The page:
a common complication of an acute respiratory infection ASSESSMENT • Fever • Irritability.the excessive swelling of the canal lead to conductive hearing loss due to obstruction . which prevents drainage . humid environments ASSESSMENT  Pain  Itching  Plugged feeling in the ear  Redness & edema  Exudate  Hearing loss NURSING CARE • Apply heat locally for 20 minutes 3x a day • Encourage rest to assist in reducing pain • Administer analgesics such as aspirin or acetaminophen (Tylenol) for the pain as prescribed • Instruct the client that the ears should be kept clean & dry • Instruct the client to use earplugs for swimming • Instruct the client that cotton-tipped applicators should not be used to dry ear because their use can lead to trauma to the canal • Instruct the client that irritating agents such as hair products or headphones should be discontinued 6.4. bulging or retracting tympanic membrane NURSING CARE • Encourage oral fluids • Teach the parents to feed infants in an upright position • Instruct the child to avoid chewing during the acute period . EXTERNAL OTITIS . restlessness & loss of appetite • Rolling of head from side to side • Pulling on or rubbing the ear • Earache or pain • Signs of hearing loss • Purulent ear drainage • Red.infective inflammatory or allergic responses involving the structure of the external auditory canal or the auricles .leads to compromise of the vascular supply to the inner ear with changes in several areas of the ear structure ASSESSMENT • Hearing loss is gradual & bilateral • Client states that he/she has no problem with hearing but can’t understand what the words are • Client thinks that the speaker is mumbling 5.the skin becomes red. PRESBYCUSIS . & tender to touch on movement .infection of the middle ear occurring as a result of a blocked eustachian tube.leads to degeneration or atrophy of the ganglionic cells in the cochlea & a loss of elasticity of the basilar membranes .occurs more often in irritating or infective agent comes into contact with epithelial layer of the external ear . swollen.associated with aging .this leads to either an allergic response or S/S of infection . opaque. OTITIS MEDIA .more common in children & termed as “SWIMMER’S EAR” .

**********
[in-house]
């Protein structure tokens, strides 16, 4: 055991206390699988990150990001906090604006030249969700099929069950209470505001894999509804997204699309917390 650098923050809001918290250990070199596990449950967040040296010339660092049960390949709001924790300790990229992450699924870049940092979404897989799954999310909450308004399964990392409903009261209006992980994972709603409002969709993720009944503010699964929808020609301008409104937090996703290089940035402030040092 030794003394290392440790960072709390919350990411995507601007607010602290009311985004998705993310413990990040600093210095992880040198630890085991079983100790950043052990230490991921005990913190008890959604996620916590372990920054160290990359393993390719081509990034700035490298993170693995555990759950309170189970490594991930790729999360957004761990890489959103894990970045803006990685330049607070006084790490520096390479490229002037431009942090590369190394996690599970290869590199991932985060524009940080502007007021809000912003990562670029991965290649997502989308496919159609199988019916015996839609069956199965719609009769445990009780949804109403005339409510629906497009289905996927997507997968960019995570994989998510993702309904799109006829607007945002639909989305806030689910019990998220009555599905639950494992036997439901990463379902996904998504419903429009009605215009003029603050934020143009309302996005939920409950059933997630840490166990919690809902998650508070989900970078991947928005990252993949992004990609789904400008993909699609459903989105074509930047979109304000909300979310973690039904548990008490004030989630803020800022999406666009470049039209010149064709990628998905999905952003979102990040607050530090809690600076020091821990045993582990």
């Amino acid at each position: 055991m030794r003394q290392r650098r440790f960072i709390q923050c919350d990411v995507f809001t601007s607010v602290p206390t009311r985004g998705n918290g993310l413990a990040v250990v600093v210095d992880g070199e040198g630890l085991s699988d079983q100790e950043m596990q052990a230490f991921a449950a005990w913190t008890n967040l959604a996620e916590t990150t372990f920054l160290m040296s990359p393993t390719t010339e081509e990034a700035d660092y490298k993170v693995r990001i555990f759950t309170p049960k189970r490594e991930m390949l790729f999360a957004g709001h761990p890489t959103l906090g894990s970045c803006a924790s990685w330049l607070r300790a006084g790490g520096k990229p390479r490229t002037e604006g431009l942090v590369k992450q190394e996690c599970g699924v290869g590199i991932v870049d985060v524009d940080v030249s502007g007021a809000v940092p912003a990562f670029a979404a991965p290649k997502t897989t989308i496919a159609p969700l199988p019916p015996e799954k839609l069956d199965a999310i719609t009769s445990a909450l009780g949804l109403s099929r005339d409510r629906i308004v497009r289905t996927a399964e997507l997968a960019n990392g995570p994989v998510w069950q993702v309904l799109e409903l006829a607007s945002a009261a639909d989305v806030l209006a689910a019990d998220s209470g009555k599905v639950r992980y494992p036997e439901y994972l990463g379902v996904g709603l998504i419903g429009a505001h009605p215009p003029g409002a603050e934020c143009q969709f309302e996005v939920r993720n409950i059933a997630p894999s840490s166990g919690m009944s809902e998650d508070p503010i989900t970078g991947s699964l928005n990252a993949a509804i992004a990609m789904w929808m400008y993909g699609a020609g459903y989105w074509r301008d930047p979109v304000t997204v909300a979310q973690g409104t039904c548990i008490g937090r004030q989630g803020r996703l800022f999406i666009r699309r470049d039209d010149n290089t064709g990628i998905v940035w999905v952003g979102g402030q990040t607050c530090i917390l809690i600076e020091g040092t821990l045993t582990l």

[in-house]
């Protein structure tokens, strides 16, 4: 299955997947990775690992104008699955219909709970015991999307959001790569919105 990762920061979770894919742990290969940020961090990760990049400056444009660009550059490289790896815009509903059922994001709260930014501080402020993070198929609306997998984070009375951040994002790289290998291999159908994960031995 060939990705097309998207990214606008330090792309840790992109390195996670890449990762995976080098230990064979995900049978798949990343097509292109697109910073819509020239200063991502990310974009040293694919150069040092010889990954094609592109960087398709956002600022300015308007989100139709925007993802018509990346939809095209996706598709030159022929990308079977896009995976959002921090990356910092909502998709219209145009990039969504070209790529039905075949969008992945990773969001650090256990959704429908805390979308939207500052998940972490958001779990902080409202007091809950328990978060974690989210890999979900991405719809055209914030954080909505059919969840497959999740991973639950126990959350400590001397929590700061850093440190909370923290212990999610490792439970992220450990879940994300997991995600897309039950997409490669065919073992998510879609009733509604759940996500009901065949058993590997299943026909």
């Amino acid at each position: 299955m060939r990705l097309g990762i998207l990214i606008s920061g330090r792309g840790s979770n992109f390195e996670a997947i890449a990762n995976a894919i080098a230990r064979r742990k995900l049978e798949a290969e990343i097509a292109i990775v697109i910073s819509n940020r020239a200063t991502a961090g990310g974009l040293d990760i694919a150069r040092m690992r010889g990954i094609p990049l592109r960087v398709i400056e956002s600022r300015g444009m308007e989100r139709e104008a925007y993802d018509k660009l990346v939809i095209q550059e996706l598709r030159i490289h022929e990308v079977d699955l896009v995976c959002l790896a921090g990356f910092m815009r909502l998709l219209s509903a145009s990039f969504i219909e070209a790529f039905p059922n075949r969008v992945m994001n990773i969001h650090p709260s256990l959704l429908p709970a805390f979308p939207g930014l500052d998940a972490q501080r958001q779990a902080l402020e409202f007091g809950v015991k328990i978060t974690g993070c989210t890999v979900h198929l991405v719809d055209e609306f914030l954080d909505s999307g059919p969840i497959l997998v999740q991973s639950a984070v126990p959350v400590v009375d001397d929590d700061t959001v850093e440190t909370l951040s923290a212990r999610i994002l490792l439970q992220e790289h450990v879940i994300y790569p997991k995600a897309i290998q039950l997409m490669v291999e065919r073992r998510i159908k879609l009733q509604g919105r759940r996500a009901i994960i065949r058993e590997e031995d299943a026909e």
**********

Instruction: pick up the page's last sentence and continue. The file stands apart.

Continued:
. or replacement of the ossicles within the middle ear TYMPANOPLASTY . bouncing or bending • Avoid straining on bowel movement • Avoid drinking through a straw • Avoid traveling by air • Avoid forceful coughing • Avoid contact with persons with colds • Avoid washing hair. or allergic response involving the structure of the middle ear . OTOSCLEROSIS . blow one side at a time with wide mouth open • Instruct the client to keep ears dry by keeping a ball of cotton coated with petroleum jelly in the ear & to change cotton ball daily - • Instruct the client to report excessive ear drainage to the physician 7.a chronic infective. shampooing & swimming • Diving & submerging under water are C/I Client education post myringotomy • Avoid strenuous exercise • Avoid rapid head movements. emphasizing that the 10-14 day period is necessary to eradicate positive organisms • Instruct the parents that screening for hearing loss may be necessary MYRINGOTOMY .the type of surgery can vary & include a simple reconstruction of the tympanic membrane. post-op POST-OP NURSING CARE • Inform client that initial hearing after surgery is diminished & hearing will improve after the ear canal packing is removed • Keep dressing clean & dry • Keep client flat with operative ear up for at least 12 hours • Administer antibiotics as Rx • Instruct the client that he/she may return to work in approximately 3 weeks post-op 8. a myringotomy.a reconstruction of the middle ear may be attempted to improve conductive hearing loss PRE-OP NURSING CARE • Administer antibiotic ear drops as Rx • Clear the ear of debris as Rx & irrigate ear with a solution of equal parts of vinegar & sterile H2Oas Rx • Instruct to avoid persons with URTI • Instruct client to obtain adequate rest.surgical treatment is necessary to restore hearing . eat a balanced diet & drink adequate fluids • Instruct in DBE & coughing but forceful coughing avoided.temporary incision of tympanic membrane to decompress the membrane and promote drainage of effusion .increases pressure in the middle ear esp. showering or getting the head wet for a week as Rx • Instruct the client that if she/he needs to blow the nose.insertion of tympanoplasty tubes in the middle ear to equalize pressure & keep the ears dry POST-OP NURSING CARE • Keep the ears dry • Earplugs should be worn during bathing.chewing increases the pain • Provide local heat & have the child lie with affected ear down • Instruct the parents in the appropriate procedure to clean drainage from the ear with sterile cotton swabs • Instruct in the administer of analgesics or antipyretics such as Acetaminophen (Tylenol) to decrease fever & pain • Instruct the parents in the administration of prescribed antibiotics. inflammatory. CHRONIC OTITIS MEDIA .